The Thames at Shepperton

Posted by & filed under Shepperton Matters Articles.

This postcard, dating from the 1930s, shows the River Thames in the area of Shepperton Lock, looking north east. It must date from after 1935, as the Desborough Cut which was opened in that year can be seen at top right.

The Three Fishes

Posted by & filed under Shepperton Matters Articles, Sunbury Matters Articles.

This month’s picture shows a group of people in front of the Three Fishes public house in Green Street, c1930. Above their heads a sign proudly advertises the products of the Isleworth Brewery, who had acquired the pub in 1889, but in fact by the time of the photo this brewery had been taken over by Watney Coombe Reid of Mortlake.

Kempton Park in World War One

Posted by & filed under Sunbury Matters Articles.

This photo shows dozens of military lorries lined up at the Army Service Corps Depot, Kempton Park, during the First World War. The racecourse grandstands can be seen in the background of the picture with, just in front of them, wooden huts used to house all the troops based at the depot.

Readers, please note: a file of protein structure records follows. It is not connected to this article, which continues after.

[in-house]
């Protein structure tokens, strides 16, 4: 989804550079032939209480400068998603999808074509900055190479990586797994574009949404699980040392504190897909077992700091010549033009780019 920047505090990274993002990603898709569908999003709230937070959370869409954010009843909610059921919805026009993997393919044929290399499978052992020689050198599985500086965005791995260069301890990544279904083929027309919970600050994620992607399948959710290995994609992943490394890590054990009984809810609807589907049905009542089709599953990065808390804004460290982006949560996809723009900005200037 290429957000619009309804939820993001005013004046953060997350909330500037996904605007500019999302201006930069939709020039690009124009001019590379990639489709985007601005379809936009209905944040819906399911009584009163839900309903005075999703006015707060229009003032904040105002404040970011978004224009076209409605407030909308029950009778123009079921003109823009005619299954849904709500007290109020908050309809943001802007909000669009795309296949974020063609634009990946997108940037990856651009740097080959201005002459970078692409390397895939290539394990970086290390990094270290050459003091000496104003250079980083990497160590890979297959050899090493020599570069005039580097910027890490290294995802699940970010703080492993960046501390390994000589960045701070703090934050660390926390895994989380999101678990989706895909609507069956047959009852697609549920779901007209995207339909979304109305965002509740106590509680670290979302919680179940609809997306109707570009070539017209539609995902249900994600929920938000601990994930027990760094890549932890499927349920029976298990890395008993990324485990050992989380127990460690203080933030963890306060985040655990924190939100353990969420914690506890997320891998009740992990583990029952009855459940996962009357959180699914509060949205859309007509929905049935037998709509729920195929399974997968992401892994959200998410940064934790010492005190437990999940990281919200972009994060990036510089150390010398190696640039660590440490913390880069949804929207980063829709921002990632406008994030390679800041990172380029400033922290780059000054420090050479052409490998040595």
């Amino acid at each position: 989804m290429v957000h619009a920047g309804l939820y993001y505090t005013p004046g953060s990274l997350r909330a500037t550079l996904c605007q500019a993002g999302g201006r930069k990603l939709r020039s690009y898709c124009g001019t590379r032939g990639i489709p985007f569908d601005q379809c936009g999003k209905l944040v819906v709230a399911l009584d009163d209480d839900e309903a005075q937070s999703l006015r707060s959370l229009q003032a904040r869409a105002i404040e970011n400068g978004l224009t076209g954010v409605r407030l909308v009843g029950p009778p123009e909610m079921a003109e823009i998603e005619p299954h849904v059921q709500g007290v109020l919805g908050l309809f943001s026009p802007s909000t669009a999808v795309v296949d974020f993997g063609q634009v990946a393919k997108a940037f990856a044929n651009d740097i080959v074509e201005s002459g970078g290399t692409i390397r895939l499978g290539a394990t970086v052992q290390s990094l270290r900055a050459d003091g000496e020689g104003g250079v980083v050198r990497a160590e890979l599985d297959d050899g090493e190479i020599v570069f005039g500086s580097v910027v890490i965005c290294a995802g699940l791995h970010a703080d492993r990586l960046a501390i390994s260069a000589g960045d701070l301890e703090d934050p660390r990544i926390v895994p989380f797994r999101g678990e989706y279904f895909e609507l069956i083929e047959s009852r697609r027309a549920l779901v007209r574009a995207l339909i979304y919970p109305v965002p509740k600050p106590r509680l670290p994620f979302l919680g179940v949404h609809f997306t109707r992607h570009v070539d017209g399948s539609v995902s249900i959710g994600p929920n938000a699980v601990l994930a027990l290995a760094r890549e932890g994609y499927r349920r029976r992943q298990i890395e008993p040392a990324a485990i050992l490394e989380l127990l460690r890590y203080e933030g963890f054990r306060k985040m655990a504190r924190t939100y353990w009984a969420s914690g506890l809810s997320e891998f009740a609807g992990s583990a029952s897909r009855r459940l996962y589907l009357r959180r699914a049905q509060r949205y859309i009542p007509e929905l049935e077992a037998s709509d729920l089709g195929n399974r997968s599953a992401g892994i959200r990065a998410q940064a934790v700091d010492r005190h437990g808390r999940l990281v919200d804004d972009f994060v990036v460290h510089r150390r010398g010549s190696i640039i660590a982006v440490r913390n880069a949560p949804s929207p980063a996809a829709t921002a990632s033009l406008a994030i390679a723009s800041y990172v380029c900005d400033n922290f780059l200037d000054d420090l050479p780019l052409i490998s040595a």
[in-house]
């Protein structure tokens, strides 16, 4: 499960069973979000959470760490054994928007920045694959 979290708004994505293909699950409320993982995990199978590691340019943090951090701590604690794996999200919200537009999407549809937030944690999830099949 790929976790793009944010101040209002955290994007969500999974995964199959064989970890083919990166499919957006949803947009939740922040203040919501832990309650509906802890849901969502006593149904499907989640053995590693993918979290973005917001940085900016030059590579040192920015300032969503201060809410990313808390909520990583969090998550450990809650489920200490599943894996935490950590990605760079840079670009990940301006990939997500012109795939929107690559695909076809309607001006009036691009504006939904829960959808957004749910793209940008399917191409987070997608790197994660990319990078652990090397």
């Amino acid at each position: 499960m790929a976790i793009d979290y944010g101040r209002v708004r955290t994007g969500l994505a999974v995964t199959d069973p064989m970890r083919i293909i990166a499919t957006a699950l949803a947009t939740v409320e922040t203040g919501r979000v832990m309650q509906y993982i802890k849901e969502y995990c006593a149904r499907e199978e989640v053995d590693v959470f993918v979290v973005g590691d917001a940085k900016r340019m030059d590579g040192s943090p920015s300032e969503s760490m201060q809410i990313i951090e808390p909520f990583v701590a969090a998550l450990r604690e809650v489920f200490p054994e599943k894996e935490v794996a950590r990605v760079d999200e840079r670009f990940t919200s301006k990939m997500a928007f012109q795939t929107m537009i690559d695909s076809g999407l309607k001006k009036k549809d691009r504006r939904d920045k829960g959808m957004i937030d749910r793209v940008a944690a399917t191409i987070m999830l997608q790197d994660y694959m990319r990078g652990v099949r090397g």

New Zealand Avenue 1959

Posted by & filed under Walton Matters Articles.

We know this photo of New Zealand Avenue was taken in 1959, because the film being advertised at the Regal cinema on the right, ‘Jet Storm’ starring Richard Attenborough, was released in that year.

William Schaw Lindsay – Lord of the Manor of Shepperton

Posted by & filed under Shepperton Matters Articles, Sunbury Matters Articles.

I have mentioned William Schaw Lindsay in a previous article about the great flood of 1877, but I thought I would outline a bit more of his very full life. He was Lord of the Manor of Shepperton from 1857 until his death 20 years later, and during that time did much to reform the village. Perhaps his most lasting achievement was to bring the railway to Shepperton in 1864, after the collapse of Walton Bridge made access to the nearest station at Walton problematic.